Tag Archives: limited mobility

No More Untied Shoes!

I love shoes. This is a little ironic because my CP severely limits the types of shoes that I can wear. I am envious of women that can wear hooker boots, sexy heels and strappy summer sandals. I will never be able to wear those types of shoes. In college I wore only sneakers; for some reason I was convinced that was the only type of shoe I could put on independently and have it stay on my feet.

Unfortunately, sneakers came with their own set of problems, mainly the laces. I did everything I could to avoid tying my shoes, including just leaving them untied which annoyed my college roommate to no end. If I had a quarter for every time that girl tied my shoes, I’d have enough money to buy my very own shoelace tying robot; which I need now that she doesn’t live close enough to tie my shoes anymore.

Shortly after college, angels descended from heaven and delivered unto the world cute, velcro- sneakers for grown-ups. I thought my life had been made, but then I found there were cute mary janes, flats with elastic sides and boots without laces. I no longer needed to struggle with laces, or ask my husband for help. My sneakers soon found themselves pushed into the deep recesses of my closet, shoved under the bed and forgotten, for the most part.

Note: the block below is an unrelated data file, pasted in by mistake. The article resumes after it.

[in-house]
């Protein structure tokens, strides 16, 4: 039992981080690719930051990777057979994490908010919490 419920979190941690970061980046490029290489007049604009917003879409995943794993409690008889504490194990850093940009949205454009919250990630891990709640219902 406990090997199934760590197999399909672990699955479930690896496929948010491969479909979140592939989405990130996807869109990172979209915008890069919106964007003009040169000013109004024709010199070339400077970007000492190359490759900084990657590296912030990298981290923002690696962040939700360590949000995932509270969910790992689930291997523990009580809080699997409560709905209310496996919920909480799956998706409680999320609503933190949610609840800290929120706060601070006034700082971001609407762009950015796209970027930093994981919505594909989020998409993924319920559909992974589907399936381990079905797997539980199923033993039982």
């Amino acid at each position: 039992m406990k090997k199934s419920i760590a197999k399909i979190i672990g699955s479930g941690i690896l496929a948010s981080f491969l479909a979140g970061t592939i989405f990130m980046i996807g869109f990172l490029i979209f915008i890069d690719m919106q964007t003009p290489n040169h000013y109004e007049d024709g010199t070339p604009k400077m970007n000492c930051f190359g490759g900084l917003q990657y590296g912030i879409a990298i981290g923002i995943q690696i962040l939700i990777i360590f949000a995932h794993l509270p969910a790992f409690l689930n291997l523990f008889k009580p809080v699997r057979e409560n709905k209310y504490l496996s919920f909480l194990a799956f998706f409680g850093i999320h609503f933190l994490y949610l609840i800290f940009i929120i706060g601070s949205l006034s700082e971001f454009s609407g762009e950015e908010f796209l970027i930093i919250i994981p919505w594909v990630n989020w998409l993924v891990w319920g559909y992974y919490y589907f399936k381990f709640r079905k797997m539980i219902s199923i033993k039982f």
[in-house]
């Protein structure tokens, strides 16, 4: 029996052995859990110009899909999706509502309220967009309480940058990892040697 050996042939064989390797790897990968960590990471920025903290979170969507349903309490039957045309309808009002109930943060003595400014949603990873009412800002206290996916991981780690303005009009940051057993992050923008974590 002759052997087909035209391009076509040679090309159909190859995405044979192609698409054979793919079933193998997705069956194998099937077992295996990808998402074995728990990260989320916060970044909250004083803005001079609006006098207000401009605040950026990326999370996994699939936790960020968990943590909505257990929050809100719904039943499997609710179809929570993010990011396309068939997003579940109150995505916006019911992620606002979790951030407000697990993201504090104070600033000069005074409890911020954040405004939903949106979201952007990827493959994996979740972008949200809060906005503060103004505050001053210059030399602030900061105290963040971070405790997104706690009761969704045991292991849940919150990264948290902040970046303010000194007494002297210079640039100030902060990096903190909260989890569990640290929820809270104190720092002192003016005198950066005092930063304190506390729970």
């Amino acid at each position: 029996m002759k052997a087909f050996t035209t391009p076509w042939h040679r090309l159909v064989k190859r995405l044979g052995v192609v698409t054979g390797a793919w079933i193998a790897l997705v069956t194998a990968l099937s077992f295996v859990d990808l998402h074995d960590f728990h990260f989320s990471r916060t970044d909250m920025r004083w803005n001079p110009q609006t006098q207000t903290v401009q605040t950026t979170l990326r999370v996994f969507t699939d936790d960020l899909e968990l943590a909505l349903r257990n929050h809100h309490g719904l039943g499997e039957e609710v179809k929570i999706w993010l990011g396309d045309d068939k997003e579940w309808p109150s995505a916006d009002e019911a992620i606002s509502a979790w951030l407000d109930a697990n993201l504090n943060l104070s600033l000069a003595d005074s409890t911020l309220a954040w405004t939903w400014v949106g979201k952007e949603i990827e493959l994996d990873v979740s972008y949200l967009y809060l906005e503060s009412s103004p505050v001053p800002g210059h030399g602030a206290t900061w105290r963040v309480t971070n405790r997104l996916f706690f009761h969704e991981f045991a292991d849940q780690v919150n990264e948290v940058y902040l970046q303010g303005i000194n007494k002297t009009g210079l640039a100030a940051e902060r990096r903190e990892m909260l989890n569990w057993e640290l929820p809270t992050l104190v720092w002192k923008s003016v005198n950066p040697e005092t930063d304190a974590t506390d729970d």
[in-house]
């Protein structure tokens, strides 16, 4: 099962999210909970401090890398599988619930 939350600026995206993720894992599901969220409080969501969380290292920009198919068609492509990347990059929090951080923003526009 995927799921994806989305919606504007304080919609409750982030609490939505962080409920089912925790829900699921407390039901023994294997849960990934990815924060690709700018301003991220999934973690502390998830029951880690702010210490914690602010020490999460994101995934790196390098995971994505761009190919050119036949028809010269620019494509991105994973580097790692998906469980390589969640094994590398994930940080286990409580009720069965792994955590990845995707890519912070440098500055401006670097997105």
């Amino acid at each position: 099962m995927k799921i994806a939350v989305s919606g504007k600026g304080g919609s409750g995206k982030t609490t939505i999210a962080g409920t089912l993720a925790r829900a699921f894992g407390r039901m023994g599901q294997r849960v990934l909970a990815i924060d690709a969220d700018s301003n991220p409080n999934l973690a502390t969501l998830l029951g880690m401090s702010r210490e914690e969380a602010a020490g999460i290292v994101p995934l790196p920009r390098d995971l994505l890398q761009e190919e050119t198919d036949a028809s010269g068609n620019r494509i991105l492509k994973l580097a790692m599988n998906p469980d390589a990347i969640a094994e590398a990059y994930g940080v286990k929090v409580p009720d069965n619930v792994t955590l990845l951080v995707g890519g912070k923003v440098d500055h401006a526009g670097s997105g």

Except, this bounty of laceless shoes isn’t all it’s cracked up to be. They may be cute and easy to put on, but when I am walking for more than a few minutes at the mall, the grocery store or with my dog, they offer absolutely no support for my feet. This was fine when I was young and spry, but now, I often find myself uttering “oh my aching feet” like the grandma on an 80’s sitcom.

I tried to go back to sneakers for those longer walks, only to find that tying my shoes is even harder than it used to be. Seems that old phrase ‘use it or lose it’ definitely applies to my shoe tying ability. So, as I often do in times of trouble, I turned to the internet and discovered that many of my fellow Ceeps (that’s a person with CP, for all you non-Ceeps) were using something called Lock Laces to solve this dilemma. I decided to give it a try.

These laces are awesome and  relatively easy to put in your shoes. It took me a little more time than some; if you have trouble with fine motor skills you might have to employ your shoe tying robot for assistance, but once you get them in your shoes, that’s it! You will never need help tying your shoes again, and you can retrain your robot for another impossible task, like folding a fitted sheet.

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